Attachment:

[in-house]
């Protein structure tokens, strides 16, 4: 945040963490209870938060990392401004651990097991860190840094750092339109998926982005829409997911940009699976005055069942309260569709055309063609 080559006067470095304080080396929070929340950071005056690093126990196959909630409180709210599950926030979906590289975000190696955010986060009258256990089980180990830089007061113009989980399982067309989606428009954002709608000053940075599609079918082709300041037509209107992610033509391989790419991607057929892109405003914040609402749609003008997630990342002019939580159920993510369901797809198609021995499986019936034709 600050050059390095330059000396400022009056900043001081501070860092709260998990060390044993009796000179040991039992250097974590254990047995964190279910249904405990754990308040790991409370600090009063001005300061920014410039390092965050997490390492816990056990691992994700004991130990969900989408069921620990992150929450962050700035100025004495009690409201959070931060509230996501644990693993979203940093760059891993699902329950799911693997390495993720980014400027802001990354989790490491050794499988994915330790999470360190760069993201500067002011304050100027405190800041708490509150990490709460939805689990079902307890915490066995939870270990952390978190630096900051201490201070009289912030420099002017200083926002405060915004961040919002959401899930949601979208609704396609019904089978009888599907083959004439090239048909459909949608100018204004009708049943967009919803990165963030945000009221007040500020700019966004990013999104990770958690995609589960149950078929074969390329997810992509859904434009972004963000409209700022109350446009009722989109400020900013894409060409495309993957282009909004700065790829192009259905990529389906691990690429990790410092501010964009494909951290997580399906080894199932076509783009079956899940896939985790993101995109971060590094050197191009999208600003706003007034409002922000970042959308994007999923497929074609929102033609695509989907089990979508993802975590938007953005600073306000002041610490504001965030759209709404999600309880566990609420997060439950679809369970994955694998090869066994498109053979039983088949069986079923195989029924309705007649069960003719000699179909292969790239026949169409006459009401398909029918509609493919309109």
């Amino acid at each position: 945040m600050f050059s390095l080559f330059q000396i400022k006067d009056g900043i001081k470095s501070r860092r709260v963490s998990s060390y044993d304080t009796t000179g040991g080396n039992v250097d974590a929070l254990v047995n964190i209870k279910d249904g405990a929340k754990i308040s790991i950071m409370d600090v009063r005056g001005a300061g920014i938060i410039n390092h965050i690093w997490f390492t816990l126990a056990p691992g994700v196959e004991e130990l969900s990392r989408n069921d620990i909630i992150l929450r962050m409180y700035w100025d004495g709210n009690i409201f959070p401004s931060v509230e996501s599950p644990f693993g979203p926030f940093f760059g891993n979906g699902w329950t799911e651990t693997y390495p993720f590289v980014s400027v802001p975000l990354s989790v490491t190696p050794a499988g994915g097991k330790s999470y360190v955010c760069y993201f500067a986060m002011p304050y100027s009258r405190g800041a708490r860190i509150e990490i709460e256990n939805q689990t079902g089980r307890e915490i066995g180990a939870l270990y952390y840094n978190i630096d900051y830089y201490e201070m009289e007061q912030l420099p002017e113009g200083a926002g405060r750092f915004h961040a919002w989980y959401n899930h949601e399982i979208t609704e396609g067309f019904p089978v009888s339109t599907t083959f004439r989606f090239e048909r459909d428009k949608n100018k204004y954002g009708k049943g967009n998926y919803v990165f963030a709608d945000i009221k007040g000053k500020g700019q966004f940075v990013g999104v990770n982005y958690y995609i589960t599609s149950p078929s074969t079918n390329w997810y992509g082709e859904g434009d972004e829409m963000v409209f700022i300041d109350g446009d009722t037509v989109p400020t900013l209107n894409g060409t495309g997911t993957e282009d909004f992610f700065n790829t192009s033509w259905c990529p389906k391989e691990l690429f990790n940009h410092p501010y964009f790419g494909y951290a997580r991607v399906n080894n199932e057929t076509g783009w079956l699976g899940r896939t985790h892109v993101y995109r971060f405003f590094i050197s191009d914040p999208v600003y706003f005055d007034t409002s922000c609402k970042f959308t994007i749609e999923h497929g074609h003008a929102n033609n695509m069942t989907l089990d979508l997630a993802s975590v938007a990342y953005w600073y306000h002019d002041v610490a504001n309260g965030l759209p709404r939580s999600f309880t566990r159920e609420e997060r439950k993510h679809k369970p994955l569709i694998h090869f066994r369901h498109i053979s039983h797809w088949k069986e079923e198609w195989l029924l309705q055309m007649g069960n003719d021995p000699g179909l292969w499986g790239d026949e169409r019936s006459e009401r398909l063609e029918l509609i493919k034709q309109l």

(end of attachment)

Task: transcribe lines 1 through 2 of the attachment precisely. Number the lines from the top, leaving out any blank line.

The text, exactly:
[in-house]
């Protein structure tokens, strides 16, 4: 945040963490209870938060990392401004651990097991860190840094750092339109998926982005829409997911940009699976005055069942309260569709055309063609 080559006067470095304080080396929070929340950071005056690093126990196959909630409180709210599950926030979906590289975000190696955010986060009258256990089980180990830089007061113009989980399982067309989606428009954002709608000053940075599609079918082709300041037509209107992610033509391989790419991607057929892109405003914040609402749609003008997630990342002019939580159920993510369901797809198609021995499986019936034709 600050050059390095330059000396400022009056900043001081501070860092709260998990060390044993009796000179040991039992250097974590254990047995964190279910249904405990754990308040790991409370600090009063001005300061920014410039390092965050997490390492816990056990691992994700004991130990969900989408069921620990992150929450962050700035100025004495009690409201959070931060509230996501644990693993979203940093760059891993699902329950799911693997390495993720980014400027802001990354989790490491050794499988994915330790999470360190760069993201500067002011304050100027405190800041708490509150990490709460939805689990079902307890915490066995939870270990952390978190630096900051201490201070009289912030420099002017200083926002405060915004961040919002959401899930949601979208609704396609019904089978009888599907083959004439090239048909459909949608100018204004009708049943967009919803990165963030945000009221007040500020700019966004990013999104990770958690995609589960149950078929074969390329997810992509859904434009972004963000409209700022109350446009009722989109400020900013894409060409495309993957282009909004700065790829192009259905990529389906691990690429990790410092501010964009494909951290997580399906080894199932076509783009079956899940896939985790993101995109971060590094050197191009999208600003706003007034409002922000970042959308994007999923497929074609929102033609695509989907089990979508993802975590938007953005600073306000002041610490504001965030759209709404999600309880566990609420997060439950679809369970994955694998090869066994498109053979039983088949069986079923195989029924309705007649069960003719000699179909292969790239026949169409006459009401398909029918509609493919309109």